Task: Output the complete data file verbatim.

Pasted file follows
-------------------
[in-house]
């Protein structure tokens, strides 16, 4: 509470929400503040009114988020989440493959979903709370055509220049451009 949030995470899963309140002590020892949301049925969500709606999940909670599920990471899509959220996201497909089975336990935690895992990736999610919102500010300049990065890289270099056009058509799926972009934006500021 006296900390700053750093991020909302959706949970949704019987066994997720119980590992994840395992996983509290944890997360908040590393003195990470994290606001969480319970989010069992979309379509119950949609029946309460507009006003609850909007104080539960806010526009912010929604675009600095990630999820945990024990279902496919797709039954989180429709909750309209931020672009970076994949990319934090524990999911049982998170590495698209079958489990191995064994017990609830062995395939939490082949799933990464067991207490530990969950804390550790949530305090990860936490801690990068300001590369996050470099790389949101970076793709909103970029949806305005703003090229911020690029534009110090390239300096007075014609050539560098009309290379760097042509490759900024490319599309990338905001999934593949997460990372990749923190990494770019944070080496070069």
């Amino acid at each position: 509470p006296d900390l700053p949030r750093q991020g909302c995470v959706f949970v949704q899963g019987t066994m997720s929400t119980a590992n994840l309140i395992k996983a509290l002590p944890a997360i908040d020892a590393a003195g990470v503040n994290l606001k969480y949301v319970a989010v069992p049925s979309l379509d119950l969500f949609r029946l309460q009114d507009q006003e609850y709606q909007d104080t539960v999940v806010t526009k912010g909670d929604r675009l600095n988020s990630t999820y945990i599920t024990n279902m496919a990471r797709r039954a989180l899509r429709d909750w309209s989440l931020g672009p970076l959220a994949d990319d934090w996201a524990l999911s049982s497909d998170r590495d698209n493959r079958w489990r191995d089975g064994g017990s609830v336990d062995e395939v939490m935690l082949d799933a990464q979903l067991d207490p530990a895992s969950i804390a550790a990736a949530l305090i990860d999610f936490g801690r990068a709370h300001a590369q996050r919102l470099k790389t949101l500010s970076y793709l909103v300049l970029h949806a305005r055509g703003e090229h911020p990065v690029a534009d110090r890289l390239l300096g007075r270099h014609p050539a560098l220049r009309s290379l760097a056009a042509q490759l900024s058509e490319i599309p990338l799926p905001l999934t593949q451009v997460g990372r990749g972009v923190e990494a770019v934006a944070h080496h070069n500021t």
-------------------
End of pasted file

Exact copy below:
[in-house]
């Protein structure tokens, strides 16, 4: 509470929400503040009114988020989440493959979903709370055509220049451009 949030995470899963309140002590020892949301049925969500709606999940909670599920990471899509959220996201497909089975336990935690895992990736999610919102500010300049990065890289270099056009058509799926972009934006500021 006296900390700053750093991020909302959706949970949704019987066994997720119980590992994840395992996983509290944890997360908040590393003195990470994290606001969480319970989010069992979309379509119950949609029946309460507009006003609850909007104080539960806010526009912010929604675009600095990630999820945990024990279902496919797709039954989180429709909750309209931020672009970076994949990319934090524990999911049982998170590495698209079958489990191995064994017990609830062995395939939490082949799933990464067991207490530990969950804390550790949530305090990860936490801690990068300001590369996050470099790389949101970076793709909103970029949806305005703003090229911020690029534009110090390239300096007075014609050539560098009309290379760097042509490759900024490319599309990338905001999934593949997460990372990749923190990494770019944070080496070069």
């Amino acid at each position: 509470p006296d900390l700053p949030r750093q991020g909302c995470v959706f949970v949704q899963g019987t066994m997720s929400t119980a590992n994840l309140i395992k996983a509290l002590p944890a997360i908040d020892a590393a003195g990470v503040n994290l606001k969480y949301v319970a989010v069992p049925s979309l379509d119950l969500f949609r029946l309460q009114d507009q006003e609850y709606q909007d104080t539960v999940v806010t526009k912010g909670d929604r675009l600095n988020s990630t999820y945990i599920t024990n279902m496919a990471r797709r039954a989180l899509r429709d909750w309209s989440l931020g672009p970076l959220a994949d990319d934090w996201a524990l999911s049982s497909d998170r590495d698209n493959r079958w489990r191995d089975g064994g017990s609830v336990d062995e395939v939490m935690l082949d799933a990464q979903l067991d207490p530990a895992s969950i804390a550790a990736a949530l305090i990860d999610f936490g801690r990068a709370h300001a590369q996050r919102l470099k790389t949101l500010s970076y793709l909103v300049l970029h949806a305005r055509g703003e090229h911020p990065v690029a534009d110090r890289l390239l300096g007075r270099h014609p050539a560098l220049r009309s290379l760097a056009a042509q490759l900024s058509e490319i599309p990338l799926p905001l999934t593949q451009v997460g990372r990749g972009v923190e990494a770019v934006a944070h080496h070069n500021t």